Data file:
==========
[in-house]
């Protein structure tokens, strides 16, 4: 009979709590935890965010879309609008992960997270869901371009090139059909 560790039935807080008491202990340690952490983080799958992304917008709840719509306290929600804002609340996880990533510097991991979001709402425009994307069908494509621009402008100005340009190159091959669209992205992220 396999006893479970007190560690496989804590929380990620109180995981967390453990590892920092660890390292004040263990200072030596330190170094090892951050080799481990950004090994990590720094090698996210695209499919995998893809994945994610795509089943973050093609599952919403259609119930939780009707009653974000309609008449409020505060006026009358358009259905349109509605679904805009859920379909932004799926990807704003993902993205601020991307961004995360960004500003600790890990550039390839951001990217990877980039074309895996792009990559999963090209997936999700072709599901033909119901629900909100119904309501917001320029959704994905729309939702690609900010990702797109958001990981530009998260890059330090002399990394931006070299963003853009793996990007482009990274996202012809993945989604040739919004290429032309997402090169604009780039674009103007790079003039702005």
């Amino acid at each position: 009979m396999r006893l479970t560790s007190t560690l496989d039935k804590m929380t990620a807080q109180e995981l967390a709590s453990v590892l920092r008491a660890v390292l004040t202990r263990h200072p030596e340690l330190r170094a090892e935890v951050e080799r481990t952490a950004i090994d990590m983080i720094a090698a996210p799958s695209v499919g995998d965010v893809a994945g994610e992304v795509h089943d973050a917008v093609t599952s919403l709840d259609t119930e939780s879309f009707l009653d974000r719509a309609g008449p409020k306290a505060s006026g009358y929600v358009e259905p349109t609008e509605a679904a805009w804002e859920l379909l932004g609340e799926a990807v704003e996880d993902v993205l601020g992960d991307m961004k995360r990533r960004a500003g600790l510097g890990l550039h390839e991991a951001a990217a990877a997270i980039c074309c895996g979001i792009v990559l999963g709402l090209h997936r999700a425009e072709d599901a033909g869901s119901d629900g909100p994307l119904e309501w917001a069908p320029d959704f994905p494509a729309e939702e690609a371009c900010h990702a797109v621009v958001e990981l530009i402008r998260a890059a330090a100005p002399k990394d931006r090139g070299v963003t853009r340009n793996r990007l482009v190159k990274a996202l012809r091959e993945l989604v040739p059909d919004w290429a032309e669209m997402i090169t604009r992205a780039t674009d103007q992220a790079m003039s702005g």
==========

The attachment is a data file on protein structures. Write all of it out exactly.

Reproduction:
[in-house]
């Protein structure tokens, strides 16, 4: 009979709590935890965010879309609008992960997270869901371009090139059909 560790039935807080008491202990340690952490983080799958992304917008709840719509306290929600804002609340996880990533510097991991979001709402425009994307069908494509621009402008100005340009190159091959669209992205992220 396999006893479970007190560690496989804590929380990620109180995981967390453990590892920092660890390292004040263990200072030596330190170094090892951050080799481990950004090994990590720094090698996210695209499919995998893809994945994610795509089943973050093609599952919403259609119930939780009707009653974000309609008449409020505060006026009358358009259905349109509605679904805009859920379909932004799926990807704003993902993205601020991307961004995360960004500003600790890990550039390839951001990217990877980039074309895996792009990559999963090209997936999700072709599901033909119901629900909100119904309501917001320029959704994905729309939702690609900010990702797109958001990981530009998260890059330090002399990394931006070299963003853009793996990007482009990274996202012809993945989604040739919004290429032309997402090169604009780039674009103007790079003039702005």
């Amino acid at each position: 009979m396999r006893l479970t560790s007190t560690l496989d039935k804590m929380t990620a807080q109180e995981l967390a709590s453990v590892l920092r008491a660890v390292l004040t202990r263990h200072p030596e340690l330190r170094a090892e935890v951050e080799r481990t952490a950004i090994d990590m983080i720094a090698a996210p799958s695209v499919g995998d965010v893809a994945g994610e992304v795509h089943d973050a917008v093609t599952s919403l709840d259609t119930e939780s879309f009707l009653d974000r719509a309609g008449p409020k306290a505060s006026g009358y929600v358009e259905p349109t609008e509605a679904a805009w804002e859920l379909l932004g609340e799926a990807v704003e996880d993902v993205l601020g992960d991307m961004k995360r990533r960004a500003g600790l510097g890990l550039h390839e991991a951001a990217a990877a997270i980039c074309c895996g979001i792009v990559l999963g709402l090209h997936r999700a425009e072709d599901a033909g869901s119901d629900g909100p994307l119904e309501w917001a069908p320029d959704f994905p494509a729309e939702e690609a371009c900010h990702a797109v621009v958001e990981l530009i402008r998260a890059a330090a100005p002399k990394d931006r090139g070299v963003t853009r340009n793996r990007l482009v190159k990274a996202l012809r091959e993945l989604v040739p059909d919004w290429a032309e669209m997402i090169t604009r992205a780039t674009d103007q992220a790079m003039s702005g």